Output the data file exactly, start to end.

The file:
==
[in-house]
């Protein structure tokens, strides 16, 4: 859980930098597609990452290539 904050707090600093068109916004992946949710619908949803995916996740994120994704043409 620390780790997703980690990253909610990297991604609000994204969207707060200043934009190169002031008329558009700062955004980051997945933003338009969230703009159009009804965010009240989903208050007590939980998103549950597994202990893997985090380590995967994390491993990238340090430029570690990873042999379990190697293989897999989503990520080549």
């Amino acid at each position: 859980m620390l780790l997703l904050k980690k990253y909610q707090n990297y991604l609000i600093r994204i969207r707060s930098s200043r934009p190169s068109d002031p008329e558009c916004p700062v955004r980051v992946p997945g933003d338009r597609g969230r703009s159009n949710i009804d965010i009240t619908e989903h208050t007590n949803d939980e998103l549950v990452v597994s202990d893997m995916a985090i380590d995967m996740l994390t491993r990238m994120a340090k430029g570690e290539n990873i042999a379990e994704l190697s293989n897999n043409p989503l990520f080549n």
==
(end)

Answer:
[in-house]
């Protein structure tokens, strides 16, 4: 859980930098597609990452290539 904050707090600093068109916004992946949710619908949803995916996740994120994704043409 620390780790997703980690990253909610990297991604609000994204969207707060200043934009190169002031008329558009700062955004980051997945933003338009969230703009159009009804965010009240989903208050007590939980998103549950597994202990893997985090380590995967994390491993990238340090430029570690990873042999379990190697293989897999989503990520080549």
């Amino acid at each position: 859980m620390l780790l997703l904050k980690k990253y909610q707090n990297y991604l609000i600093r994204i969207r707060s930098s200043r934009p190169s068109d002031p008329e558009c916004p700062v955004r980051v992946p997945g933003d338009r597609g969230r703009s159009n949710i009804d965010i009240t619908e989903h208050t007590n949803d939980e998103l549950v990452v597994s202990d893997m995916a985090i380590d995967m996740l994390t491993r990238m994120a340090k430029g570690e290539n990873i042999a379990e994704l190697s293989n897999n043409p989503l990520f080549n």